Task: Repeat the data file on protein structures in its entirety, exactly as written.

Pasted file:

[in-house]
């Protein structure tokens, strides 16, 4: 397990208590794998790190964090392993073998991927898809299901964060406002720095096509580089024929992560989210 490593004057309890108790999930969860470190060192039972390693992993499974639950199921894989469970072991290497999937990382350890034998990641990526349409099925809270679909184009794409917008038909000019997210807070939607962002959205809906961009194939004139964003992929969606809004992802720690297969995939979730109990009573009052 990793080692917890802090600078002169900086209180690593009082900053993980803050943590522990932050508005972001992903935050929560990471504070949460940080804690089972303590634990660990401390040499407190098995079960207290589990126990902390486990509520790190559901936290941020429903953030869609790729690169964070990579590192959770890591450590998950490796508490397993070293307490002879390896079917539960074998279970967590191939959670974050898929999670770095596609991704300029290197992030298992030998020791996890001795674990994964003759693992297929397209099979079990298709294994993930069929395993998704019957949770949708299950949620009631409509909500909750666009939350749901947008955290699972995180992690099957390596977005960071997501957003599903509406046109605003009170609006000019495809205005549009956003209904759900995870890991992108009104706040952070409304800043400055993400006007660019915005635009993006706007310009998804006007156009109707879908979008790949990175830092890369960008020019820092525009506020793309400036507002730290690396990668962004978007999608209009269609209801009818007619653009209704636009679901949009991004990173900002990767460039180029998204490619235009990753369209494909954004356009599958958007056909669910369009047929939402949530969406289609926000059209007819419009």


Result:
[in-house]
């Protein structure tokens, strides 16, 4: 397990208590794998790190964090392993073998991927898809299901964060406002720095096509580089024929992560989210 490593004057309890108790999930969860470190060192039972390693992993499974639950199921894989469970072991290497999937990382350890034998990641990526349409099925809270679909184009794409917008038909000019997210807070939607962002959205809906961009194939004139964003992929969606809004992802720690297969995939979730109990009573009052 990793080692917890802090600078002169900086209180690593009082900053993980803050943590522990932050508005972001992903935050929560990471504070949460940080804690089972303590634990660990401390040499407190098995079960207290589990126990902390486990509520790190559901936290941020429903953030869609790729690169964070990579590192959770890591450590998950490796508490397993070293307490002879390896079917539960074998279970967590191939959670974050898929999670770095596609991704300029290197992030298992030998020791996890001795674990994964003759693992297929397209099979079990298709294994993930069929395993998704019957949770949708299950949620009631409509909500909750666009939350749901947008955290699972995180992690099957390596977005960071997501957003599903509406046109605003009170609006000019495809205005549009956003209904759900995870890991992108009104706040952070409304800043400055993400006007660019915005635009993006706007310009998804006007156009109707879908979008790949990175830092890369960008020019820092525009506020793309400036507002730290690396990668962004978007999608209009269609209801009818007619653009209704636009679901949009991004990173900002990767460039180029998204490619235009990753369209494909954004356009599958958007056909669910369009047929939402949530969406289609926000059209007819419009």